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Politics & Government

Public safety and road millage renewal on Lansing's November ballot

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Steve Carmody
/
Michigan Radio
Lansing Mayor Virg Bernero asks the city council to approve putting a millage renewal on the November ballot.

Lansing residents will decide in November if they want to renew a public safety and road millage.

The Lansing City Council approved putting the millage renewal on the ballot Monday. 

The millage raises nearly $8 million annually and costs the average Lansing homeowner about $200 a year.

Back in 2011, Lansing voters narrowly approved a millage increase to pay for police and fire, as well as road improvements. Voters had rejected it six months before.

The millage was intended to fill part of the financial shortfall the city was suffering following the Great Recession.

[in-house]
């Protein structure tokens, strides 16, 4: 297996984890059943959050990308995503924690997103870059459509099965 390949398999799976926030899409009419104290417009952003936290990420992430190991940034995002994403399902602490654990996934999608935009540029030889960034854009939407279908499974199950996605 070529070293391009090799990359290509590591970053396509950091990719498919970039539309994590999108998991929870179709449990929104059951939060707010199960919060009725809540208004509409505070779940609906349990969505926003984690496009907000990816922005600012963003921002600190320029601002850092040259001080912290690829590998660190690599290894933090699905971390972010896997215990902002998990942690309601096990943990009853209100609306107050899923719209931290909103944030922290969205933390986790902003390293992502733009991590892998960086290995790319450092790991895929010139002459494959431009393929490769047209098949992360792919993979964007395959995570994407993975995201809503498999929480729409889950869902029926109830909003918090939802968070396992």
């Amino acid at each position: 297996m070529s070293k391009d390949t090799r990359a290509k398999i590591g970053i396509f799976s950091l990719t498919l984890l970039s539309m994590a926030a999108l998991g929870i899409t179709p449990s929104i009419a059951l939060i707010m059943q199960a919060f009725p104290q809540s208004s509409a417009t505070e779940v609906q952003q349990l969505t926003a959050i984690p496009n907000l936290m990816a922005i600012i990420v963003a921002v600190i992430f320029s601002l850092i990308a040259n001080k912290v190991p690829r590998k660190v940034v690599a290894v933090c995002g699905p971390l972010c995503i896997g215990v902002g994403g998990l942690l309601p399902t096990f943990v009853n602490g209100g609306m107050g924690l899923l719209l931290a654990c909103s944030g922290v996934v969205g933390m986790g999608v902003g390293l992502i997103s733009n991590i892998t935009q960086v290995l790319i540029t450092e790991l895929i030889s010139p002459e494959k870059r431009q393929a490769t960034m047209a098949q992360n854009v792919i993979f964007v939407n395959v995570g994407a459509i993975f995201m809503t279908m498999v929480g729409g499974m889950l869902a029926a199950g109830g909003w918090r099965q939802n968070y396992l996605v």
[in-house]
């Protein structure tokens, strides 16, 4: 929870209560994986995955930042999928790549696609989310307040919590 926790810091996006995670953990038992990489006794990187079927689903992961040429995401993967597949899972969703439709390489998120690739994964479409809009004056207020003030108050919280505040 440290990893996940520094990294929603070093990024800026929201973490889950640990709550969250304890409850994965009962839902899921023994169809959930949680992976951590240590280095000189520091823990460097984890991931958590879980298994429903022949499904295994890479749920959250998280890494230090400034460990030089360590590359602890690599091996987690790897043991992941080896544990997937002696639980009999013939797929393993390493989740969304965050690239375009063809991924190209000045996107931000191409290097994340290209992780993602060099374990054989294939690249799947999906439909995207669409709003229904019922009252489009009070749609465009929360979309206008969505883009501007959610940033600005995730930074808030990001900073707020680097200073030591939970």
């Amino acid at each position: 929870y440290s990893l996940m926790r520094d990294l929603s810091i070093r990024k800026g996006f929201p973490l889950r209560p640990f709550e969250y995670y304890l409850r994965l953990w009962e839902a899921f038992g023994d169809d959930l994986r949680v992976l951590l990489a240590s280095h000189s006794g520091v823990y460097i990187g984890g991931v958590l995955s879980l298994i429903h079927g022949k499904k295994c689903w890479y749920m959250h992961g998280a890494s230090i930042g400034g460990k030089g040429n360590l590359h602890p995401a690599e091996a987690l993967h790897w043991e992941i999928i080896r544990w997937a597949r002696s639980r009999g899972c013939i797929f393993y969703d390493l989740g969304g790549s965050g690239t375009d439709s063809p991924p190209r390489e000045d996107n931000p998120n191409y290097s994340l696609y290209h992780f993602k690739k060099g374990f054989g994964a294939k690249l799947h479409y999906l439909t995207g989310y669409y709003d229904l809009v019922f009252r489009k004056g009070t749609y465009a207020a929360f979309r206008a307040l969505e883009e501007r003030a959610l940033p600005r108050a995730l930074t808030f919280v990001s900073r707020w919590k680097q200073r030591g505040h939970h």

Mayor Virg Bernero says the millage prevented dozens of police and fire layoffs. He says the stakes remain just as high if the millage is not renewed in November.

“Even though our financial condition continues to improve, property tax revenues are still today below what they were prior to the millage,” Bernero told the Lansing City Council during a special council meeting, “So the millage is still necessary to fill that gap.”

Bernero says the effect of losing millions of dollars from the millage would be “devastating.”

Still, some city council members are concerned Lansing residents may not know the importance of the millage.

Third Ward councilman Adam Hussain says he knows that school liaison officers and community service officers are among those who would have been laid off without the millage money. 

“What are we doing to push that information to individuals?“ says Hussain, who believes the city could be doing a better job of explaining that to city residents.

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